(Page 2 of 5)
Simon: The reason I think The Wire was intriguing to a lot of people once they found it—and not initially intriguing at all to many people—is they realized it was actually shaped a little bit differently than most television shows. We weren’t interested in straw men. So you could be a conservative and you could come to some conclusions that gratified you. Now I would not agree with those conclusions, but there was at least evidence in there for you to proceed down your path and be moderately content with the storytelling.
You could do that if you were a liberal. You could do that if you were a socialist. You could do that if you were a libertarian. That doesn’t mean that it didn’t have a point of view. But the trick to making anything that matters is not to treat the source material as if you can indulge your own political dialectic by picking and choosing. The world is more complicated than that.
A lot of people who were very opposed to the Iraq war—and I was opposed to the Iraq War as a war of choice—had a hard time with the initial episodes of Generation Kill. The Marines are very profane and hungry to go to war. It’s what they do, it’s what we trained them for, and I don’t blame them in the slightest. But some viewers wanted a dissertation from Ed Burns, David Simon, and Evan Wright about why this war was wrong.
I don’t know how to write for that kind of person. I’m not interested in writing for that kind of person. I’m only interested in writing for the kind of person who first wants to know what it was like and who are these guys.
And when John Goodman’s character says things like “San Francisco is a cesspool with hills,” that’s a clue. San Francisco is one of the most beautiful cities in the world. But it’s very hard to do TV on that level because most people expect somebody to say something and right afterwards somebody else to say, “That’s not right.” To actually correct the record within the scene.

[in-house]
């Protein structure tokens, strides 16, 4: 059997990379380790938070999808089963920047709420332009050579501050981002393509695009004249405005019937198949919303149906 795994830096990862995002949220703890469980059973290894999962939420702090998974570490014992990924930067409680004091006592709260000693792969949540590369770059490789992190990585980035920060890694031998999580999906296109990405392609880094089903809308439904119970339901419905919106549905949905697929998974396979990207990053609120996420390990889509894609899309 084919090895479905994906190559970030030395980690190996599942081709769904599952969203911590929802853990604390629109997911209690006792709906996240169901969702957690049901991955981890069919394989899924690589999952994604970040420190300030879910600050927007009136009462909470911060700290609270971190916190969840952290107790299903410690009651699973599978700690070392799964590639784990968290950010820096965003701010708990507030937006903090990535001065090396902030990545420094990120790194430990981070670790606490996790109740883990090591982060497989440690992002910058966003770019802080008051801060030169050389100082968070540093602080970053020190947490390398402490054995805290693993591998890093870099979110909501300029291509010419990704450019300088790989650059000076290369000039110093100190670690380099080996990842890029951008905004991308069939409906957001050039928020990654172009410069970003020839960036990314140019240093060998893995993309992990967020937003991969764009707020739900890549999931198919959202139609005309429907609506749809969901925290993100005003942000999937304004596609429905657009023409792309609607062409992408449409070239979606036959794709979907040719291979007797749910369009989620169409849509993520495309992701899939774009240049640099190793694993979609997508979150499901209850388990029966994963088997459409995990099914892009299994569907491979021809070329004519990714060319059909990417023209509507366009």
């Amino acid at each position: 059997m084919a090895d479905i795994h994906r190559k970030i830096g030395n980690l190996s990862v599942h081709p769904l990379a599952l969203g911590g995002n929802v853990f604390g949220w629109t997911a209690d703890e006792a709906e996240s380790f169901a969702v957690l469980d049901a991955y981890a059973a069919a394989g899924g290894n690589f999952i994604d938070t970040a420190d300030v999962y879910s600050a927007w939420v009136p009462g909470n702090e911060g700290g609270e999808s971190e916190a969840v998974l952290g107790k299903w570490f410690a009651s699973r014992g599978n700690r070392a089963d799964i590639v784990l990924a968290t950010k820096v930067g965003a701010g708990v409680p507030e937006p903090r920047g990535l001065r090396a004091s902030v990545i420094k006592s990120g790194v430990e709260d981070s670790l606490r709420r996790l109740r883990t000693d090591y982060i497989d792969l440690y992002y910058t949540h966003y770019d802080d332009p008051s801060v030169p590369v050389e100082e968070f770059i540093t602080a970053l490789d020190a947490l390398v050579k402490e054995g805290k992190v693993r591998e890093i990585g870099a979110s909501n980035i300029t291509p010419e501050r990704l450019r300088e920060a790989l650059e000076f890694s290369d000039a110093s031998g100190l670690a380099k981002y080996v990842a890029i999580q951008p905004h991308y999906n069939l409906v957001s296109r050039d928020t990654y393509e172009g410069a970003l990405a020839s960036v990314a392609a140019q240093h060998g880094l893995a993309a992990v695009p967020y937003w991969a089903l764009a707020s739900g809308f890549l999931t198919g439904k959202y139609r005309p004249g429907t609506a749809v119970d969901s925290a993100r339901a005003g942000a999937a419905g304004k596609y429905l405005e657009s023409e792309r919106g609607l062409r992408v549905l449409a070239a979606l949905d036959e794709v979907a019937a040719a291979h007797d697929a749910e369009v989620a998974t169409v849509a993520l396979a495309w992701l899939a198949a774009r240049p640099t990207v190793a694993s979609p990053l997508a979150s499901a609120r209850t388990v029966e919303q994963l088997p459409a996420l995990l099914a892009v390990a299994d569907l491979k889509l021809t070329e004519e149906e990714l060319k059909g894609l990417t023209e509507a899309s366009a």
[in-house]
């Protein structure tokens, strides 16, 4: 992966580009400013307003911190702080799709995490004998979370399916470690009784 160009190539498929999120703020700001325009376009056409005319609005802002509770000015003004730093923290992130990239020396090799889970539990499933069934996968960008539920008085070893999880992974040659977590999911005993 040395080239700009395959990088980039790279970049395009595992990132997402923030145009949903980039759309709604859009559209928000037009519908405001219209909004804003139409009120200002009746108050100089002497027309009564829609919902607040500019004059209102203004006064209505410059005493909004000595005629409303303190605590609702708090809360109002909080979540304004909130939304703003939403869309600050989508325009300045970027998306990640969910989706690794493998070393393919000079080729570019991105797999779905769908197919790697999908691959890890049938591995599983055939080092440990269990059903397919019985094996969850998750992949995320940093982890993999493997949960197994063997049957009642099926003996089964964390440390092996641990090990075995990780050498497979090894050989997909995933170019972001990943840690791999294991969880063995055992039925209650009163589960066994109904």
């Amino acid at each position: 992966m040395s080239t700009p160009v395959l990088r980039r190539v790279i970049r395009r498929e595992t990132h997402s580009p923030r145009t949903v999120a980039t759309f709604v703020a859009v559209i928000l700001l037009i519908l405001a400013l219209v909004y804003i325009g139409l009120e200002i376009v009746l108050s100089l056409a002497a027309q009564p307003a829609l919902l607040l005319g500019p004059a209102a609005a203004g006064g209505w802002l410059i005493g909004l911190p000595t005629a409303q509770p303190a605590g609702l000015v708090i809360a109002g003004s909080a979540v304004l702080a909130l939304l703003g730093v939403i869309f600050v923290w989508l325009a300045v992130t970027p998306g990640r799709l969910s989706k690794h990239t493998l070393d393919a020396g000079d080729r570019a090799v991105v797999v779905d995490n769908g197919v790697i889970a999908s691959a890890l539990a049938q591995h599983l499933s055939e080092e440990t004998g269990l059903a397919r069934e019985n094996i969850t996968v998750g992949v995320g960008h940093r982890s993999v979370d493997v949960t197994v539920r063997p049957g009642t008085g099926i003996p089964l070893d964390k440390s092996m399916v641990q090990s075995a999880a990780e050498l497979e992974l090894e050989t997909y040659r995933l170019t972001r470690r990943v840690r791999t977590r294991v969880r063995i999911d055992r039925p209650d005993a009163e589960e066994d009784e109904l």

reason: What is it about the HBO model that allows for a kind of Balzacian complexity to emerge?
Simon: Did you just call me a ball sack?
reason: I called you a ball sack, yeah.
Simon: I thought so. I knew we were going to get down to this. Damn you, libertarians!
That’s true of all TV. I didn’t used to pay for television 25 years ago. I had rabbit ears like you did. And it beamed three or four channels, and that’s what you got. And when they hooked you up to the cable that created a revenue stream and they were able to create more programming, it was a remarkably shrewd and effective way of expanding the television universe and for the better. And I would argue that, tellingly, the newspaper industry went the opposite way.
What happened was Wall Street. The great sin was taking what were community-based, family-owned newspapers and linking them together in chains, making them public companies and going to Wall Street with them because Wall Street did to the newspaper industry what it did to other industries.
(Interview continues below video.)
reason: When you say “Wall Street,” do you mean “the Tribune Company”?
Simon: I mean the operating dynamic of Wall Street—capitalism. Talk to any Baltimorean about what The Baltimore Sun has become. There are 130 people in the newsroom now. There used to be 600. At a certain point, nobody’s covering the city courthouse.